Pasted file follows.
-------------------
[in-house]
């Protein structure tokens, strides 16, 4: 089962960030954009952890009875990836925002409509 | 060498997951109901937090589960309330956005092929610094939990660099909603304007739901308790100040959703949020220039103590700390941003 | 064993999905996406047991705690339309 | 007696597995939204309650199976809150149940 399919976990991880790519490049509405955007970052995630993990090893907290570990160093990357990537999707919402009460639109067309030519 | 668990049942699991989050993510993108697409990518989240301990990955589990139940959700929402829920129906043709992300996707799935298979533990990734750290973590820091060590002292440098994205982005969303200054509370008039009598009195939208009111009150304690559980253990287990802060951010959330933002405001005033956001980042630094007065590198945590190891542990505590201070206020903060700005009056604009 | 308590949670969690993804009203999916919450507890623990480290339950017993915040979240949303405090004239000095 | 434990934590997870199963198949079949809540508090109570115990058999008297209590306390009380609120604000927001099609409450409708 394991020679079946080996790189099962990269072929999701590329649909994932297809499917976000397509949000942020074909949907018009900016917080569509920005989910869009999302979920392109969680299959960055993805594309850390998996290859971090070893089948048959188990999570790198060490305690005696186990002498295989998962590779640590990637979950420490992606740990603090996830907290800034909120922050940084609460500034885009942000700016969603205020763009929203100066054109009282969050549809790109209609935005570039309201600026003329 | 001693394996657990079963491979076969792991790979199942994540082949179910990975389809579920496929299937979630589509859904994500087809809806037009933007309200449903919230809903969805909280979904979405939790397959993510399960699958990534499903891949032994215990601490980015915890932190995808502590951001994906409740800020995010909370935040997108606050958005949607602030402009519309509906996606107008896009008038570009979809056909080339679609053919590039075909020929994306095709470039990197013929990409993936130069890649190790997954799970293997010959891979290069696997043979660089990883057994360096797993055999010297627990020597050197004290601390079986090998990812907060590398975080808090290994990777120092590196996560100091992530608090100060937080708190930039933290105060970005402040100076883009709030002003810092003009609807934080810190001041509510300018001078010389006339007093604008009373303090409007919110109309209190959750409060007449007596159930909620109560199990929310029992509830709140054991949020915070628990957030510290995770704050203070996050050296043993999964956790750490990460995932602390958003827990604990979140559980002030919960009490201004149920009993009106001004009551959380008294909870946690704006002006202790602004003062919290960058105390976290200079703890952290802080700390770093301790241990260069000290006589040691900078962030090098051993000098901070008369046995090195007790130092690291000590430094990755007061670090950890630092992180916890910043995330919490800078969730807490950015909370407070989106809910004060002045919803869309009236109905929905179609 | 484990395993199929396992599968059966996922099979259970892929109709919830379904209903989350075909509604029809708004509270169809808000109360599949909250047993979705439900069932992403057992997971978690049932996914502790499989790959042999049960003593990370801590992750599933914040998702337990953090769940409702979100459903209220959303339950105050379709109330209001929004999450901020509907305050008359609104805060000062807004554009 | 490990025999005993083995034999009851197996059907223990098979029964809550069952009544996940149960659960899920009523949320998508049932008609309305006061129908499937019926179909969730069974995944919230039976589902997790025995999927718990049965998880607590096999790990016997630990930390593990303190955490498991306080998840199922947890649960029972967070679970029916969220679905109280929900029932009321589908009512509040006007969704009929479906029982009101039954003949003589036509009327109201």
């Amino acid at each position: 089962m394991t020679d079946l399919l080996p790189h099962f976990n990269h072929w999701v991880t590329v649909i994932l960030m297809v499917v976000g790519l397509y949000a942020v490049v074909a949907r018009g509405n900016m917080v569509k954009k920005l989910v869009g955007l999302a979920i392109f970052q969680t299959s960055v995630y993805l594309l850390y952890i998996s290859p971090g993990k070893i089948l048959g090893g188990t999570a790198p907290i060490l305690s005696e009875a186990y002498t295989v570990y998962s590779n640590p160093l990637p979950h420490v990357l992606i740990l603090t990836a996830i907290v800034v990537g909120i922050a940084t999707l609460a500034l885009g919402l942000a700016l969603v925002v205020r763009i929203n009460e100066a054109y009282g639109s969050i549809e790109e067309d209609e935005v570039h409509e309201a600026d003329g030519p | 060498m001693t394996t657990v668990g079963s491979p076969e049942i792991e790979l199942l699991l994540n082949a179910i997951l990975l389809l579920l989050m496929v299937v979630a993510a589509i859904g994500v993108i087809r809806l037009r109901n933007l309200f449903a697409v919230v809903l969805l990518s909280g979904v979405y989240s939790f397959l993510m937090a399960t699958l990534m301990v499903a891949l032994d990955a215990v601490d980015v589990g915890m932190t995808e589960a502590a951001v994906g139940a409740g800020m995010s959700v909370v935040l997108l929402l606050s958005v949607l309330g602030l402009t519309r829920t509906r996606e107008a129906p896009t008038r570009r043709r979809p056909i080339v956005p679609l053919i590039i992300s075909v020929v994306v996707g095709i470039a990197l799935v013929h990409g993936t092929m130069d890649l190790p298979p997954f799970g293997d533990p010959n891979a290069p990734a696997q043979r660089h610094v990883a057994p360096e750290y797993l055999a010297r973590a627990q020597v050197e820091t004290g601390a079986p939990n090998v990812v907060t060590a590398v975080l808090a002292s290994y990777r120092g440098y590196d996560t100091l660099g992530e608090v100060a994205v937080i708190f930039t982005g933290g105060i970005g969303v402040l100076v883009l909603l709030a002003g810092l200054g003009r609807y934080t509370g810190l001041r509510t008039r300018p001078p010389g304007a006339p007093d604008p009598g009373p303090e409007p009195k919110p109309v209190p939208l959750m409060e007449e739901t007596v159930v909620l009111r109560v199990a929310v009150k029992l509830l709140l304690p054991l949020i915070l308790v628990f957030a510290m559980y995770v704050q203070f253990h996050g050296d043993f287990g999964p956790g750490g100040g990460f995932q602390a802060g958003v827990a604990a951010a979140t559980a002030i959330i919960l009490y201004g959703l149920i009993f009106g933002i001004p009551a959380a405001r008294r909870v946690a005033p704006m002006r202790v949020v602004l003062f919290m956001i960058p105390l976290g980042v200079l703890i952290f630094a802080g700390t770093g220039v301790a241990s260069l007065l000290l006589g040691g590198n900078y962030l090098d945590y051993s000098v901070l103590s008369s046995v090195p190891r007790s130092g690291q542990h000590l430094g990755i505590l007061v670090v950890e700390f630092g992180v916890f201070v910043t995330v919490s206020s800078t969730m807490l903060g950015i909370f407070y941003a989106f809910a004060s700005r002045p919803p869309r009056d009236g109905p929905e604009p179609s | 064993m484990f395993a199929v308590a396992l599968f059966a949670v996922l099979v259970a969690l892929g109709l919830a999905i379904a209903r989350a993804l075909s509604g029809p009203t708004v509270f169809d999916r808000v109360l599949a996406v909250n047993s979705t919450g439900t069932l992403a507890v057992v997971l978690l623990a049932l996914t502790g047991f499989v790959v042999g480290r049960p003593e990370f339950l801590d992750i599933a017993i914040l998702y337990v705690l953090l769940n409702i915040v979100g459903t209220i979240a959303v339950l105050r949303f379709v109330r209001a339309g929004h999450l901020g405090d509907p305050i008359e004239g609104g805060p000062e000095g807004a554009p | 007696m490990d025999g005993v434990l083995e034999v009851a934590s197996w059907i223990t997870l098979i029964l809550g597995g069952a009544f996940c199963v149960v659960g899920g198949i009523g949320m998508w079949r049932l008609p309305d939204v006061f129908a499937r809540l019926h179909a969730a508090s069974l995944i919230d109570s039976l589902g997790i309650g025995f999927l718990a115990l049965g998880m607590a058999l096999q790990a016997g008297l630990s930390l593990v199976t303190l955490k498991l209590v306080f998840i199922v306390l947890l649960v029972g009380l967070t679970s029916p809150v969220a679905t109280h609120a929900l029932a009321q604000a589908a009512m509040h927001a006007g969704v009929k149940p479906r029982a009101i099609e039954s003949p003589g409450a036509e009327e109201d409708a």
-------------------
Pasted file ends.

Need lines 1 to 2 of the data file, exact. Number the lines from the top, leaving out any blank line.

[in-house]
């Protein structure tokens, strides 16, 4: 089962960030954009952890009875990836925002409509 | 060498997951109901937090589960309330956005092929610094939990660099909603304007739901308790100040959703949020220039103590700390941003 | 064993999905996406047991705690339309 | 007696597995939204309650199976809150149940 399919976990991880790519490049509405955007970052995630993990090893907290570990160093990357990537999707919402009460639109067309030519 | 668990049942699991989050993510993108697409990518989240301990990955589990139940959700929402829920129906043709992300996707799935298979533990990734750290973590820091060590002292440098994205982005969303200054509370008039009598009195939208009111009150304690559980253990287990802060951010959330933002405001005033956001980042630094007065590198945590190891542990505590201070206020903060700005009056604009 | 308590949670969690993804009203999916919450507890623990480290339950017993915040979240949303405090004239000095 | 434990934590997870199963198949079949809540508090109570115990058999008297209590306390009380609120604000927001099609409450409708 394991020679079946080996790189099962990269072929999701590329649909994932297809499917976000397509949000942020074909949907018009900016917080569509920005989910869009999302979920392109969680299959960055993805594309850390998996290859971090070893089948048959188990999570790198060490305690005696186990002498295989998962590779640590990637979950420490992606740990603090996830907290800034909120922050940084609460500034885009942000700016969603205020763009929203100066054109009282969050549809790109209609935005570039309201600026003329 | 001693394996657990079963491979076969792991790979199942994540082949179910990975389809579920496929299937979630589509859904994500087809809806037009933007309200449903919230809903969805909280979904979405939790397959993510399960699958990534499903891949032994215990601490980015915890932190995808502590951001994906409740800020995010909370935040997108606050958005949607602030402009519309509906996606107008896009008038570009979809056909080339679609053919590039075909020929994306095709470039990197013929990409993936130069890649190790997954799970293997010959891979290069696997043979660089990883057994360096797993055999010297627990020597050197004290601390079986090998990812907060590398975080808090290994990777120092590196996560100091992530608090100060937080708190930039933290105060970005402040100076883009709030002003810092003009609807934080810190001041509510300018001078010389006339007093604008009373303090409007919110109309209190959750409060007449007596159930909620109560199990929310029992509830709140054991949020915070628990957030510290995770704050203070996050050296043993999964956790750490990460995932602390958003827990604990979140559980002030919960009490201004149920009993009106001004009551959380008294909870946690704006002006202790602004003062919290960058105390976290200079703890952290802080700390770093301790241990260069000290006589040691900078962030090098051993000098901070008369046995090195007790130092690291000590430094990755007061670090950890630092992180916890910043995330919490800078969730807490950015909370407070989106809910004060002045919803869309009236109905929905179609 | 484990395993199929396992599968059966996922099979259970892929109709919830379904209903989350075909509604029809708004509270169809808000109360599949909250047993979705439900069932992403057992997971978690049932996914502790499989790959042999049960003593990370801590992750599933914040998702337990953090769940409702979100459903209220959303339950105050379709109330209001929004999450901020509907305050008359609104805060000062807004554009 | 490990025999005993083995034999009851197996059907223990098979029964809550069952009544996940149960659960899920009523949320998508049932008609309305006061129908499937019926179909969730069974995944919230039976589902997790025995999927718990049965998880607590096999790990016997630990930390593990303190955490498991306080998840199922947890649960029972967070679970029916969220679905109280929900029932009321589908009512509040006007969704009929479906029982009101039954003949003589036509009327109201």